Commonsense also tells us that if something isn’t working, you need to change it and try to fix it.
Is what we’re doing now working?
In an exception to the norm; the two Daves give me hope, at least for local Midcoast politics.
Dave Emery is the Republican candidate for Maine’s Senate with a long pedigree in politics. He began in the early 1970s serving in the Maine House of Representatives and then became a U.S. Congressman for two terms in the mid-1970s to early 1980s. He has also run for the U.S. Senate against George Mitchell, and in the Republican primary for governor of Maine.
He has a history of sane politics, representing a conservative/moderate position on both social and economic issues.
Dave Miramant currently serves in Maine’s Senate as a Democrat and previously did a stint in the Maine House of Representatives.
He also has a history of sane politics representing liberal/moderate stances on social and economic issues.
My personal life has intersected with both Daves over the last three decades.
My children have played with their children; that is where you get to see the core of where a man or woman is. When you look at the child, you can often see the influence of the parents, and both of these men have helped raise fine children. That alone doesn’t mean they’ll be good politicians, but it bodes well to me that both men would represent us with dignity and integrity.
What is especially encouraging is that they both will run campaigns promoting themselves without degrading the other; I am confident of this.
As a voter, I can vote my conscience rather than worry who will represent special interests, or who is nuts, or who is dishonest. A vote for the person who best represents my values and my social and economic philosophies – how good is that!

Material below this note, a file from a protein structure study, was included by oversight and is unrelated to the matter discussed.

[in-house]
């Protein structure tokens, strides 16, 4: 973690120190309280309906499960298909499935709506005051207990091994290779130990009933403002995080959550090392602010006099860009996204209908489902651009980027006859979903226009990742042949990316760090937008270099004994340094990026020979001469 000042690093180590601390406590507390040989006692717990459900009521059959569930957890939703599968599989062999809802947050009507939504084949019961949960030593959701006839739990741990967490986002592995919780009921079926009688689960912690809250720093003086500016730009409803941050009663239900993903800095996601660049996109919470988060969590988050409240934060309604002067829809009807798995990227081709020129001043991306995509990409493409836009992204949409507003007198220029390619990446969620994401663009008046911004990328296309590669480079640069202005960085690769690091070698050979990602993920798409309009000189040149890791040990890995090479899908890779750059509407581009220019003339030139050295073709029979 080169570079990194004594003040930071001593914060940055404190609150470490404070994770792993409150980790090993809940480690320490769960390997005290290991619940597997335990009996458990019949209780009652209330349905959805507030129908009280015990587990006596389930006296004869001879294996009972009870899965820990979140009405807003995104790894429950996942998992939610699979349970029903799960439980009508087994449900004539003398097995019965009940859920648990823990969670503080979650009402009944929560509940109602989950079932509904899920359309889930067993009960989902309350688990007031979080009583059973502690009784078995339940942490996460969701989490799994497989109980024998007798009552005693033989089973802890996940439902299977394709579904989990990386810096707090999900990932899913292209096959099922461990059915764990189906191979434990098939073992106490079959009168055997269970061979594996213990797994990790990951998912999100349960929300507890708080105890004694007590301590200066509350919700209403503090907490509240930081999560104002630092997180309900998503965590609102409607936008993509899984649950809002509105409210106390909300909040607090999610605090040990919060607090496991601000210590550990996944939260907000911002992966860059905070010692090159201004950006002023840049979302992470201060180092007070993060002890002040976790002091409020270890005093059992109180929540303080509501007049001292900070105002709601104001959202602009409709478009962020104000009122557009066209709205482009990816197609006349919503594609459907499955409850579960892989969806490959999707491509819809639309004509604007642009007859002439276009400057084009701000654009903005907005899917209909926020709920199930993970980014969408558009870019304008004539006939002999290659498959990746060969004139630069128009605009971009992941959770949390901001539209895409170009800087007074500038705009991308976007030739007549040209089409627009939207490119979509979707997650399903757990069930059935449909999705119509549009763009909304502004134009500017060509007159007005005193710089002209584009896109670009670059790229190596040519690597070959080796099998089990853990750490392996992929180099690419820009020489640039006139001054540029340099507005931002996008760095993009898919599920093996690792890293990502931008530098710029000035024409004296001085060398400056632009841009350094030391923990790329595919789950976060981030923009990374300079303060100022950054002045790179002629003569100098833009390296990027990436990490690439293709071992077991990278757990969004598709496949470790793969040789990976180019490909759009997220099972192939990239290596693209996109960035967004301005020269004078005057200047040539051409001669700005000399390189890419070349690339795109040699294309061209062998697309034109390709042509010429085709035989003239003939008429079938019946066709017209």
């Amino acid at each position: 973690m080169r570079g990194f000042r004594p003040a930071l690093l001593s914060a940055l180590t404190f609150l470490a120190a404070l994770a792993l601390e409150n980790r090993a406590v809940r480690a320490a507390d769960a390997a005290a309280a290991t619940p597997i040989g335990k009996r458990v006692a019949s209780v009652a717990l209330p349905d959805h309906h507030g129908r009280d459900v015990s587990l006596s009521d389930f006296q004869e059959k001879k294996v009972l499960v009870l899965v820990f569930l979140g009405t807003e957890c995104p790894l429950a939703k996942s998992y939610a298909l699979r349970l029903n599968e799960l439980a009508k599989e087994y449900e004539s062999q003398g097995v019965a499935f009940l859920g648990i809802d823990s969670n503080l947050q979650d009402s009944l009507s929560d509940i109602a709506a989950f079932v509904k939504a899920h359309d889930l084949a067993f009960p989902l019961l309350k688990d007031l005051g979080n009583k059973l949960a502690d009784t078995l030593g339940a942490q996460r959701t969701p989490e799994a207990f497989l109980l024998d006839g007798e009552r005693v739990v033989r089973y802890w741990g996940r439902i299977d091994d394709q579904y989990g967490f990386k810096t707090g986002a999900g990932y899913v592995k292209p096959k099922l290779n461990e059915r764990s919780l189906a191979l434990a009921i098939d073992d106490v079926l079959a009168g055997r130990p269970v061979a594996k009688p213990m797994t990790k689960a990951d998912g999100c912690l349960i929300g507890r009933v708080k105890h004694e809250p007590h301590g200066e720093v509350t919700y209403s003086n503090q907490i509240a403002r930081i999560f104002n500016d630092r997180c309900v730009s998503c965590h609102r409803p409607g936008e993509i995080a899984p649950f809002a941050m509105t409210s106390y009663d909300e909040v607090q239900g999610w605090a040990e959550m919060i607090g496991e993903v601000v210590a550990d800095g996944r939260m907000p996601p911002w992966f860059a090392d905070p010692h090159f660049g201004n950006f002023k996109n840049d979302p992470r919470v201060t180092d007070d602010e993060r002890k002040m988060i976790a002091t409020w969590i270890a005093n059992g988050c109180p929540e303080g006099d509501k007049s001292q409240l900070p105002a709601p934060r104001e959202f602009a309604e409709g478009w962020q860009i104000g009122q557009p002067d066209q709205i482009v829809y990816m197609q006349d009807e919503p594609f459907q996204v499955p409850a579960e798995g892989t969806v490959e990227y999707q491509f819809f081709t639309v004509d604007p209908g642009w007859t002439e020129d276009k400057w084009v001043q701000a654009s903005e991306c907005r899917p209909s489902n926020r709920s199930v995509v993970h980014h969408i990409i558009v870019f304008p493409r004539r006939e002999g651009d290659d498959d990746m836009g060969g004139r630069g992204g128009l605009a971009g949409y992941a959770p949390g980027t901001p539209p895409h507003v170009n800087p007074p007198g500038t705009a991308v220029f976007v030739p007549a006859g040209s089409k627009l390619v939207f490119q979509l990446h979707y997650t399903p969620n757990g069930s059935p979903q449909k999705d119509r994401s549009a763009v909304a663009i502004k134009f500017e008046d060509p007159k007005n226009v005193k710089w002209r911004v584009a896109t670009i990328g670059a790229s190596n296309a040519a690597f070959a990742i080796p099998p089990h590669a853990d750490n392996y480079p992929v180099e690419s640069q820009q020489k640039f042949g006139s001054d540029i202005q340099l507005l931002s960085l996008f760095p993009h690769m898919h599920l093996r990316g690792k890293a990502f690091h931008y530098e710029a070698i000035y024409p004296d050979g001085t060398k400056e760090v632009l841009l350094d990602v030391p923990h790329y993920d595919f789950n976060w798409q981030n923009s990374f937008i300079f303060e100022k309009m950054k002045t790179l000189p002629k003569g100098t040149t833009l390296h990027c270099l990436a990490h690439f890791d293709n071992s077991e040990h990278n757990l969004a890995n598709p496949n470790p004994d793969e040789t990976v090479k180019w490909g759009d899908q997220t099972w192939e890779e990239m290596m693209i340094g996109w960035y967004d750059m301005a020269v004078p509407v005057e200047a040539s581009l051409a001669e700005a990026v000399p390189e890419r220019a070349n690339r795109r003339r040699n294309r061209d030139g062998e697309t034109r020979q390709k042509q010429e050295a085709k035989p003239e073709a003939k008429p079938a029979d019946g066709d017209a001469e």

My challenge with politics boils down to the negativity and the fear that both parties have brought to the game.
Frankly, I don’t blame Trump or Clinton for their continual bashing of each other, because that is what works. I believe Bernie lost because he, like me, believes our country is better than that. Hate to tell you, Bernie, apparently we are not. If you wanted to win, you should have kept harping on emails, emails, emails as your major issue.
A nail in the coffin for our political system came recently when the Republicans blocked President Obama from doing his job and appointing the next Supreme Court justice. It is despicable to me that they disrespected our political system to play partisan politics. However, I am quick to postulate that the Democrats might have done the same if the situation were reversed.
That’s the problem; there aren’t many “good guys” left in politics who are hell-bent on just doing the right thing. Our state of Maine has both Sens. Collins and King who serve us with integrity but, in general, partisan politics brings out the worst in our elected officials.
This election cycle, I’ve noticed that very few bumper stickers or lawn signs are out for public display. I think both sides carry some shame or guilt, and don’t want to put up with the “haters” from the other side. This is a sad commentary.
We need more Daves; only then will we have a system that we can all be proud of.